The leopard is found in sub-Saharan Africa and southern Asia. Small isolated populations also exist in remote areas of the Far East, North Africa and Arabia.
The leopard is a carnivorous animal that hunts medium-sized mammals such as deer, antelope or wild boar, which are ambushed from the branches of trees or from high vegetation. They can also feed on small prey such as birds, reptiles, and rodents. When large animals are rare they can hunt dung beetles (Scarabaeus seduced).
By consuming a wide variety of prey, both large and small, they can avoid intense competition for food from other carnivores such as tigers and hyenas.
Sometimes the prey are not consumed immediately and are stored to eat later.
The leopard, being extremely stealthy, has few predators. The greatest threat is other adult leopards, along with tigers and lions, when they have the opportunity to catch someone weakened or unaware.
Young are much more vulnerable and threatened by hyenas, jackals, lions, tigers, snakes, and raptors.
The leopard does not have a strict breeding season, so the females can reproduce every two months. The gestation period lasts about three months.
She gives birth to between 2 - 6 young that are born blind and weigh only half a kilo. Being very vulnerable, they remain hidden in the vegetation until at 6 - 8 weeks of age, they can follow their mother by having the camouflage provided by their dark, woolly hair and blurred spots.
At three months they are weaned, but they will continue with their mother until they are 18 months old, where they will encourage their young to establish their territory to become fully independent. Afterwards, she will be ready to mate again.
Young females do not completely stray far from their mother and it is common for their territory to overlap with their mother's territory.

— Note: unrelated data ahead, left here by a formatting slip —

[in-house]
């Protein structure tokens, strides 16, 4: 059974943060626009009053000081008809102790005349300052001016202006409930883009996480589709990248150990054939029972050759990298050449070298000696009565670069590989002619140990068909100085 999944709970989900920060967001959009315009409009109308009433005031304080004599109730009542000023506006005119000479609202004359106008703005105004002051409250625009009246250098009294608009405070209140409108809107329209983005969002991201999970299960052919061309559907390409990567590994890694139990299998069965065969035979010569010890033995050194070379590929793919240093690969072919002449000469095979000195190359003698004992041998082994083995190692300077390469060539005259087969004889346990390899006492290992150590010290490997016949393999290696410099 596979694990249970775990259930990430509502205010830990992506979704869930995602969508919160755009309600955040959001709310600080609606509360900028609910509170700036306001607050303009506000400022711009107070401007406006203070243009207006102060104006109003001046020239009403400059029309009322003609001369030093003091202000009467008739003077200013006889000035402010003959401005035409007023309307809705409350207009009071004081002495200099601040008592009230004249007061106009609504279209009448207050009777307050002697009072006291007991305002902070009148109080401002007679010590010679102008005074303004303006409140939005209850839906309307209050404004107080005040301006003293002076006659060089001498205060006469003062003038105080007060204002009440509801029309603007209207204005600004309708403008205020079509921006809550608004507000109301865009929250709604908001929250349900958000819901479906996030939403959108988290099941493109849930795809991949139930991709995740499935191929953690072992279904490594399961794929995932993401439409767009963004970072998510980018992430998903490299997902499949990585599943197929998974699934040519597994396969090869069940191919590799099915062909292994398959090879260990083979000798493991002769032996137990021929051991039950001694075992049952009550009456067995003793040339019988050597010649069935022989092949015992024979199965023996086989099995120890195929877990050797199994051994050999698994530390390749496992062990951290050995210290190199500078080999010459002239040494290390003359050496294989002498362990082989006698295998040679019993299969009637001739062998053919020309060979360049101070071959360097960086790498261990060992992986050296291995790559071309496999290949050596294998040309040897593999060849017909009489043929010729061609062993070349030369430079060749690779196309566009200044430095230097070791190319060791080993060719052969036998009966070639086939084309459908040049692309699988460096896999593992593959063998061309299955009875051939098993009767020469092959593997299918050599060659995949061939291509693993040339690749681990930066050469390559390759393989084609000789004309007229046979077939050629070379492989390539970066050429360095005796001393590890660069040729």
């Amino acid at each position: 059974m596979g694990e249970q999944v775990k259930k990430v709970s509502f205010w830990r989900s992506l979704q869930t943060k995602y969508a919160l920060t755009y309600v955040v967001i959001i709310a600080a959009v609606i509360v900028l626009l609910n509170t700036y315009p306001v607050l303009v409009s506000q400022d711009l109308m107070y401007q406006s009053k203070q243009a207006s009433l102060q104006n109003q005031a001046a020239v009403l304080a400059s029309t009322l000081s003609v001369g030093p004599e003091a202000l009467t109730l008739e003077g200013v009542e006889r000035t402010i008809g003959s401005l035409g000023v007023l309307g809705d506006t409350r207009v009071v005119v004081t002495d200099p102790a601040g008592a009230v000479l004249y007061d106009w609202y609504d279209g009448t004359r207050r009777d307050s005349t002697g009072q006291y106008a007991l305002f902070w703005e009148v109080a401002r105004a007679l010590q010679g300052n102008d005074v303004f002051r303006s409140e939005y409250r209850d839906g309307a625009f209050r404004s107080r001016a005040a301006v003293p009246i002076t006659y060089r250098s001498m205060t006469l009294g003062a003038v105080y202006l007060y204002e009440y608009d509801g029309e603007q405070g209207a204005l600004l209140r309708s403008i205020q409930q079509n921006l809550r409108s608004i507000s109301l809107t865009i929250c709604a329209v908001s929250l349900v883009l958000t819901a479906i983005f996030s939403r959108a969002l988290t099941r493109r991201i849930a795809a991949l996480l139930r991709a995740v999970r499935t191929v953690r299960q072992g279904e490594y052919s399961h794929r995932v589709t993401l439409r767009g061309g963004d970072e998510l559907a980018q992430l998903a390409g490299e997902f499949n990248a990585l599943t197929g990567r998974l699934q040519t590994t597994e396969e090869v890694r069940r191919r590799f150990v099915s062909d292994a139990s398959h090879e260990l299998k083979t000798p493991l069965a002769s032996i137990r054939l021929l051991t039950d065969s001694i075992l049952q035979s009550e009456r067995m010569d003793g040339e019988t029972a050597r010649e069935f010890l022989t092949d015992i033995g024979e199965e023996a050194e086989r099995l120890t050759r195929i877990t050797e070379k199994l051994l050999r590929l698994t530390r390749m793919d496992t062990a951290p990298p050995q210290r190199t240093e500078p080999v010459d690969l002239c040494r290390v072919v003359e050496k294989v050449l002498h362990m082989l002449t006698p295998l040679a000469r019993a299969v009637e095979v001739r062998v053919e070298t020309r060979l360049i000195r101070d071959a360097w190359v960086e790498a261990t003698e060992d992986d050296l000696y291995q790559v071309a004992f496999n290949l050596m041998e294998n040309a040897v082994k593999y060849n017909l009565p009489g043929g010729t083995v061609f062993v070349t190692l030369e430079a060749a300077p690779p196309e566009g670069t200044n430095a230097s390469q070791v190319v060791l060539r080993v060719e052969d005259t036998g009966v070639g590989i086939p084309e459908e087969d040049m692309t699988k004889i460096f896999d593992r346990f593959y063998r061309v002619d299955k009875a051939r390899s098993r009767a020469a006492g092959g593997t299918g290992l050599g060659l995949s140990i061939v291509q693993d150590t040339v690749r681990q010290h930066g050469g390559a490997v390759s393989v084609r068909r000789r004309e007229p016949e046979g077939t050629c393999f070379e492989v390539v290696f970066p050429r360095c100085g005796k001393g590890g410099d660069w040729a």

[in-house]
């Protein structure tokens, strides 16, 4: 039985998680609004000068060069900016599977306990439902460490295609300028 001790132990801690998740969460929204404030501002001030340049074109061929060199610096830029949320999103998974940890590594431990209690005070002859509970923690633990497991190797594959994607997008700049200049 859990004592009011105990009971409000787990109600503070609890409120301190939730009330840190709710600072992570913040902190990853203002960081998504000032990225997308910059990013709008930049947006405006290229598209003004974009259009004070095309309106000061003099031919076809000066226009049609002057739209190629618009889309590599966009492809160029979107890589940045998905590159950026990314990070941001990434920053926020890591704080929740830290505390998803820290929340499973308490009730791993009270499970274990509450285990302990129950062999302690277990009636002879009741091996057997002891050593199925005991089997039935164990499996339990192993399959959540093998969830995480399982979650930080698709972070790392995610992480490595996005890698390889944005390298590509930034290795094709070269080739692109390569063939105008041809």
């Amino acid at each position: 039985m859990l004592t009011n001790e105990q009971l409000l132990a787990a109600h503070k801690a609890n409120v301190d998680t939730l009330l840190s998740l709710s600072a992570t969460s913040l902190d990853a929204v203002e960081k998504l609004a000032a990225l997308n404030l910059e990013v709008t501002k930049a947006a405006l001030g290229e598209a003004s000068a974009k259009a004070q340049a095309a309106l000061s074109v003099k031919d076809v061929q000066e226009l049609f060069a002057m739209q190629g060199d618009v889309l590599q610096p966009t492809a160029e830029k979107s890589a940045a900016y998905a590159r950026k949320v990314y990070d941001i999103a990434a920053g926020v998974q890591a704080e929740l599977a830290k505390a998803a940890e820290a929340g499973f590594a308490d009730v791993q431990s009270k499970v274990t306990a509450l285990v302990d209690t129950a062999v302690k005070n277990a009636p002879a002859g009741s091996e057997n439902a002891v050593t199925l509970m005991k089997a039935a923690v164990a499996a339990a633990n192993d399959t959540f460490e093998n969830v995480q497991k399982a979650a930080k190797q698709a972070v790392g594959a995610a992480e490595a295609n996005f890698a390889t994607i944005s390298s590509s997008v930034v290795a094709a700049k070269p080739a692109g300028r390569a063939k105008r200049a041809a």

State of conservation
The leopard is classified by the IUCN as near threatened in its natural environment, since the populations are stable, but they are beginning to have problems.
Some subspecies are considered endangered or critically endangered and the Zanzibar leopard is believed to be extinct. Subspecies suffer more because they are geographically isolated and have smaller populations.
Relationship with humans
The leopard is one of the most hunted animals since the big game began in Africa. They have been affected by trophy hunting. They are also hunted by local populations who hunt them for their skin and meat. They are also frowned upon by ranchers, as humans are not afraid and can be seen hunting cattle.
However, increased tourism in Africa has meant that leopards are protected by humans, as people who visit the continent want to see these exotic animals in the wild. In this way, fewer leopards are chased by hunters.
Formerly considering a hybrid of a lion and a panther, it was reflected in its name. It is composed of the Greek words λέων leōn (lion) and πάρδος brown (male panther). It is also related to Sanskrit पृदाकु last (snake, tiger, panther) and is probably derived from the Mediterranean language and Egyptian.